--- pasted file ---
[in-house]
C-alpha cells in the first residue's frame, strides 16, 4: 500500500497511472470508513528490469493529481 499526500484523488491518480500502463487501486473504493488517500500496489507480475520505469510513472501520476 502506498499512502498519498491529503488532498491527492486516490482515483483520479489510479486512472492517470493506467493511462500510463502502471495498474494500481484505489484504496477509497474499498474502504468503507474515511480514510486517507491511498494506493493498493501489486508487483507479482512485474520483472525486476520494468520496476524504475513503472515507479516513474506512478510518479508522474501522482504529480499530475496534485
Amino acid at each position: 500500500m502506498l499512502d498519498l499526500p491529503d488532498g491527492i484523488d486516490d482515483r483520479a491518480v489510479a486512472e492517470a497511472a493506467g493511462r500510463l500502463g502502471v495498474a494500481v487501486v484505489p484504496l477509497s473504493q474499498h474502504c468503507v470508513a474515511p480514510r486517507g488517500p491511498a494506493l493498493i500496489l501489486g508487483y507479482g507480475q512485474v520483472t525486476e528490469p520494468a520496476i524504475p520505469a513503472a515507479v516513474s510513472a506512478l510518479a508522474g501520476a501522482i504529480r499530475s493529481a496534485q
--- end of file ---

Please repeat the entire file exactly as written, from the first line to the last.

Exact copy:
[in-house]
C-alpha cells in the first residue's frame, strides 16, 4: 500500500497511472470508513528490469493529481 499526500484523488491518480500502463487501486473504493488517500500496489507480475520505469510513472501520476 502506498499512502498519498491529503488532498491527492486516490482515483483520479489510479486512472492517470493506467493511462500510463502502471495498474494500481484505489484504496477509497474499498474502504468503507474515511480514510486517507491511498494506493493498493501489486508487483507479482512485474520483472525486476520494468520496476524504475513503472515507479516513474506512478510518479508522474501522482504529480499530475496534485
Amino acid at each position: 500500500m502506498l499512502d498519498l499526500p491529503d488532498g491527492i484523488d486516490d482515483r483520479a491518480v489510479a486512472e492517470a497511472a493506467g493511462r500510463l500502463g502502471v495498474a494500481v487501486v484505489p484504496l477509497s473504493q474499498h474502504c468503507v470508513a474515511p480514510r486517507g488517500p491511498a494506493l493498493i500496489l501489486g508487483y507479482g507480475q512485474v520483472t525486476e528490469p520494468a520496476i524504475p520505469a513503472a515507479v516513474s510513472a506512478l510518479a508522474g501520476a501522482i504529480r499530475s493529481a496534485q